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Thursday, August 17, 2006

Two Hands

"Two Hands" originally uploaded by stickerbandit.
Most people have two hands. Have you considered the implications of this for your retail environment?

Hands are connected to arms. Arms extend out from the body. Together, they create a half-sphere frontwards --from above the head down to the legs-- of relatively comfortable reach for the hands. Try this and see where your arms feel most comfortable.

Arms also bend at the elbow. The optimal reach is from the waist parallel to the floor up to about halfway to the shoulders. It's a more limited range.

Try now to extend your arms holding a weight; take your arms through that half-sphere and experience where you are most comfortable and notice when and where your arms start to hurt. Do the same with your arms bent. Kind of interesting, eh, especially when you consider that the weight in a person's hands might be your product.

Arms and hands are part of the upper body. Did you know that women tend not to have the same upper body strength that men do? You can observe that firsthand in an airplane as people put their luggage away in the overhead bins. My new rolling computer bag no longer fits under the seat in front of me and must now go overhead. Computers + papers + books weigh a lot more when lifted overhead than when pulled on wheels!

Watch around you to see how people use their hands. What do they carry in their hands? How do they use their hands to express themselves? What do they do with the stuff in their hands if they have to do something different with their hands?

Comfortably seated at Starbucks with my venti non-fat latte, I watched the downtown Denver morning commuters. On their way to work, men might have a computer bag and a coffee. Lots are empty-handed. Every woman I see carries a shoulder bag; some carry an additional bag. Some wear backpack bags. None are empty-handed.

I watched how folks in the Starbucks approach the payment counter. The men are pretty efficient, single-handedly getting wallet out and paying. The women have to put their bag down on the counter to get a wallet out and then pay. That payment counter is not the roomiest in the world, so if you have a portfolio [I did] and it doesn't fit on the counter, you have to improvise [tried to clutch it under my arm, then placed it between my feet].

The most challenging situation for the hands occurs when you are dependent on crutches. My friend, Randy, just broke his heel. He needs those crutches and he needs his hands to use the crutches. No surprise, this limits his ability to easily do things with his hands that we take for granted [e.g., getting food from a buffet table]. So he has to be extremely creative in coming up with solutions.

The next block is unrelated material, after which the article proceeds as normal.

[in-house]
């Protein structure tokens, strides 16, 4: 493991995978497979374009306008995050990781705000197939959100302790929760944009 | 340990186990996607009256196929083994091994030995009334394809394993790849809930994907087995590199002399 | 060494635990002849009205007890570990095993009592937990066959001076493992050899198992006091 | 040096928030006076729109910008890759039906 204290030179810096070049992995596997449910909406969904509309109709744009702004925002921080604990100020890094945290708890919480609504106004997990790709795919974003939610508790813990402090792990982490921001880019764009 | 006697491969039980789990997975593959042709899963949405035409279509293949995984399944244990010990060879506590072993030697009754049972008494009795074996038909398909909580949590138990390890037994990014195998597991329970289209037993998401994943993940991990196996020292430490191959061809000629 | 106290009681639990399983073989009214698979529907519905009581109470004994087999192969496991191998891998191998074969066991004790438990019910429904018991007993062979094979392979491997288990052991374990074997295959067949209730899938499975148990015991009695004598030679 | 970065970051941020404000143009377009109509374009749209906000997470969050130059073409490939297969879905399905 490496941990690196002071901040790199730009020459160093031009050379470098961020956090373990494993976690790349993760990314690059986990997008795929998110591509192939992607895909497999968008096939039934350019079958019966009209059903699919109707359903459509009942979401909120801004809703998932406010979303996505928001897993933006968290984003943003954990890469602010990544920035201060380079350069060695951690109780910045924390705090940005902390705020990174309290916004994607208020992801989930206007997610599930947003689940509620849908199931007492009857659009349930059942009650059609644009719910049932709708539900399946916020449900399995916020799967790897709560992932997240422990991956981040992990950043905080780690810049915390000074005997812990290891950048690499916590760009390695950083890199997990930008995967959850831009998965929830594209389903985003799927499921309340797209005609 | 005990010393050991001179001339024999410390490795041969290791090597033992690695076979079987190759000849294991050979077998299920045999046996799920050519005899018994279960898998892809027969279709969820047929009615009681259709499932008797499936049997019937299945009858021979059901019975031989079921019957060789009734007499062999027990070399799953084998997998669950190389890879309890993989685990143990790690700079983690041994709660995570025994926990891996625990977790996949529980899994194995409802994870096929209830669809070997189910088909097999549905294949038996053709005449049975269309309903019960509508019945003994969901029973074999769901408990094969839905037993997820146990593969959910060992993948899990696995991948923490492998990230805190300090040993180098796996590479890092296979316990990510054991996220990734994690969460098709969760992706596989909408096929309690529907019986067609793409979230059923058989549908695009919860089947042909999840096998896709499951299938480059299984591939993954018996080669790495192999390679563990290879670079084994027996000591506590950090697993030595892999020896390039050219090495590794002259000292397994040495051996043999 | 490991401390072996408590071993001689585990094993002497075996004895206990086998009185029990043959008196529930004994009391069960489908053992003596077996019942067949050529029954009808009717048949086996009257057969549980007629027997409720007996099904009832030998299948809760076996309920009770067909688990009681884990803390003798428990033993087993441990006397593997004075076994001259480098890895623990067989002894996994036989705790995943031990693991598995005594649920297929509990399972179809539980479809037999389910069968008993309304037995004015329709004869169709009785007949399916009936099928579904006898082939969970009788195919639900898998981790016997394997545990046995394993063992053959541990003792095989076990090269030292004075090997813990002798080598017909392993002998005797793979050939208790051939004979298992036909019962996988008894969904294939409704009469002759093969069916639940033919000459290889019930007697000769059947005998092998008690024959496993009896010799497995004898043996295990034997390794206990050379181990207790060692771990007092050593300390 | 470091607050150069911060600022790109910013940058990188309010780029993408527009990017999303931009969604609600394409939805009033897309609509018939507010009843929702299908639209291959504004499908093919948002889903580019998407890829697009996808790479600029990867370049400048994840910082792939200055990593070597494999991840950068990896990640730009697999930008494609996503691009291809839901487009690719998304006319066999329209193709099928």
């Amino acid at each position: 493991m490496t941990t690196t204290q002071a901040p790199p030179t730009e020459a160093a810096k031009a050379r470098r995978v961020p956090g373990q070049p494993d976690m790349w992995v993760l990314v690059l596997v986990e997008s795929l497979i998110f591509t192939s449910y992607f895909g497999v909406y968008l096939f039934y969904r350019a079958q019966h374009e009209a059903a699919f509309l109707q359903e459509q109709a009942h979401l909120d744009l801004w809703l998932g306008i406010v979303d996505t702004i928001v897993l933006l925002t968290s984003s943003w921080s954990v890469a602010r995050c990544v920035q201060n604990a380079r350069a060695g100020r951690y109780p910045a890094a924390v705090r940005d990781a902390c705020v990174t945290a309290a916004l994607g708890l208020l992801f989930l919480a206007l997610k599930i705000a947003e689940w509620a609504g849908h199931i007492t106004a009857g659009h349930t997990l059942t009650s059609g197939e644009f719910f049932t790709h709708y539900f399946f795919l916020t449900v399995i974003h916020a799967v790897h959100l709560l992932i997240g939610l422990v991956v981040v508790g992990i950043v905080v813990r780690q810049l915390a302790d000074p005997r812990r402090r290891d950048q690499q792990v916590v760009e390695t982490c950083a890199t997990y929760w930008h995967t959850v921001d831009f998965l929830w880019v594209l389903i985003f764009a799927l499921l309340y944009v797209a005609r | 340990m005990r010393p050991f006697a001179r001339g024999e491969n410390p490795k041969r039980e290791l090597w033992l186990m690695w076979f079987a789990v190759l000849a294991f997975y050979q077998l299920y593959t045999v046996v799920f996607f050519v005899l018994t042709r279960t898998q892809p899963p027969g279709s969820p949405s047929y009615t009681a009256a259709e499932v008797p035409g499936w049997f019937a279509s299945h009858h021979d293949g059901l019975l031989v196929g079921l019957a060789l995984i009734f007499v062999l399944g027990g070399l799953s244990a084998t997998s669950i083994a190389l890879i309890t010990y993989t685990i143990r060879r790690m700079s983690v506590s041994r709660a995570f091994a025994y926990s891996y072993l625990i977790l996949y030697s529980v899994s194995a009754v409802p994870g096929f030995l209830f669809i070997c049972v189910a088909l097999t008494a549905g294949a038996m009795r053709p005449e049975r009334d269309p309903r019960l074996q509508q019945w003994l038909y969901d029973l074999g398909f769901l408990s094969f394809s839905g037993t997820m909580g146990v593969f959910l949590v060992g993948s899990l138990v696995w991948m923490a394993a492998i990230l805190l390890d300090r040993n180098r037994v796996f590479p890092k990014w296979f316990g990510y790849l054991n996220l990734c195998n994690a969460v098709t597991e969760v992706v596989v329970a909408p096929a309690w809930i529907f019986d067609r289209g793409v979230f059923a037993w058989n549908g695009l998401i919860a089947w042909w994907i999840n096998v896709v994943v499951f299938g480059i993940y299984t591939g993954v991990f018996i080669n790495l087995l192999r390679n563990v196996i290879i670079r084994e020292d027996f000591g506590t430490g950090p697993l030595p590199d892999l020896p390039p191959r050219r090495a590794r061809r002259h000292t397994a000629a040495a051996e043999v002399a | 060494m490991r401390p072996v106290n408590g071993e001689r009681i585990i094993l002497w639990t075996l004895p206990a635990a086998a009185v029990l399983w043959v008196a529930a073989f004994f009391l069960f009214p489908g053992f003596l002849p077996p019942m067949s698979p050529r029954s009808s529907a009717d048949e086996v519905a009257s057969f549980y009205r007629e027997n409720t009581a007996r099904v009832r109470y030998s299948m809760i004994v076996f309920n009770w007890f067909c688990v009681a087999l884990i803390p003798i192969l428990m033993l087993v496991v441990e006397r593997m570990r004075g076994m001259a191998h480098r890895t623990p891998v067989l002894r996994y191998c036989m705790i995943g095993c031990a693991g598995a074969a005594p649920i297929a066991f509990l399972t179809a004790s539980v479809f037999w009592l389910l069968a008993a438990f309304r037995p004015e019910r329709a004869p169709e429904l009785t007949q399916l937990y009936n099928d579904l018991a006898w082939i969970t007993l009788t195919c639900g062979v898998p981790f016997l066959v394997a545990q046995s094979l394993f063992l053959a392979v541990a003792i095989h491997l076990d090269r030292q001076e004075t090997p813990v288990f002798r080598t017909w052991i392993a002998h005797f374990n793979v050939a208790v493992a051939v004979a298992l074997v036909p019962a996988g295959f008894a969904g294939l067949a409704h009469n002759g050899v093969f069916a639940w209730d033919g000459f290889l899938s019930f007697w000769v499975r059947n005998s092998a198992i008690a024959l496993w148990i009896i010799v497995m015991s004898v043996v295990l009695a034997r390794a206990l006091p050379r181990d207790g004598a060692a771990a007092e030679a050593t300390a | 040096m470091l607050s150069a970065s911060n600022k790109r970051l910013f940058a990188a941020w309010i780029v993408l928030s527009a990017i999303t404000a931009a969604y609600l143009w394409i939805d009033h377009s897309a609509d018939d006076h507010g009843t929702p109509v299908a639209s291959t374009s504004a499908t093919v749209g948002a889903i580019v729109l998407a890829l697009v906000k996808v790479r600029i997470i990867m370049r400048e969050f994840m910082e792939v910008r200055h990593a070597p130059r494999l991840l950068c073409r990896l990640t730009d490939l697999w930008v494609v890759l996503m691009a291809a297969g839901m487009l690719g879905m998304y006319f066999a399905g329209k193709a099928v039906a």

In a retail environment, the hands are the most critical tools that a consumer possesses. The hands enable a person to interact with product, to feel it, to evaluate it, to start imagining it in one's own posession! Watch consumers in stores, particularly women, and notice how they use their hands to feel how soft that cashmere sweater is, to sense if that cantelope is ripe, to evaluate the weight of a suitcase or to confirm that a carpet feels plush and thick.

So, if you don't acknowledge that your consumer needs her hands to become engaged in your retail experience, then you are handicapping yourself! Reconsider your space from the perspective of someone who most probably walks in carrying a bag of some sort and come up with clever solutions. If it's raining, how might you deal with wet umbrellas? If it's snowing, what about the gloves, the coats and the boots?

Is there an easy way for consumers to pick product samples out and take them to a table maybe to consider them? If they look best on the floor, is there an easy way to evaluate them without having to bend over, get on your hands/knees or sit on the floor?

Are your carpet samples all within easy reach [not too high, not too low] and easy to pick up?

How easy is it to complete transactions with you? Is there enough room at your counter to put down a bag and maybe a clipboard or folder or portfolio filled with sources of inspiration, questions and notes?

Check your bathrooms! Are there hooks on the stall doors? I hate having to put my purse on the floor. Is there a place to set other stuff [e.g, that portfolio or folder] down? The Denver Convention Center bathrooms not only have no place to place books and folders, but the stall partitions have no structural elements against which to lean things [my usual improvisation]. They do have hooks. Don't people going to convention centers tend to carry lots of stuff?

These are all details that women notice. Coming up with clever and thoughtful solutions to these situations tells her that you care about her and her shopping experience. It tells her that you have thought about her life, and how best to offer her a helping hand - something she will appreciate and remember.

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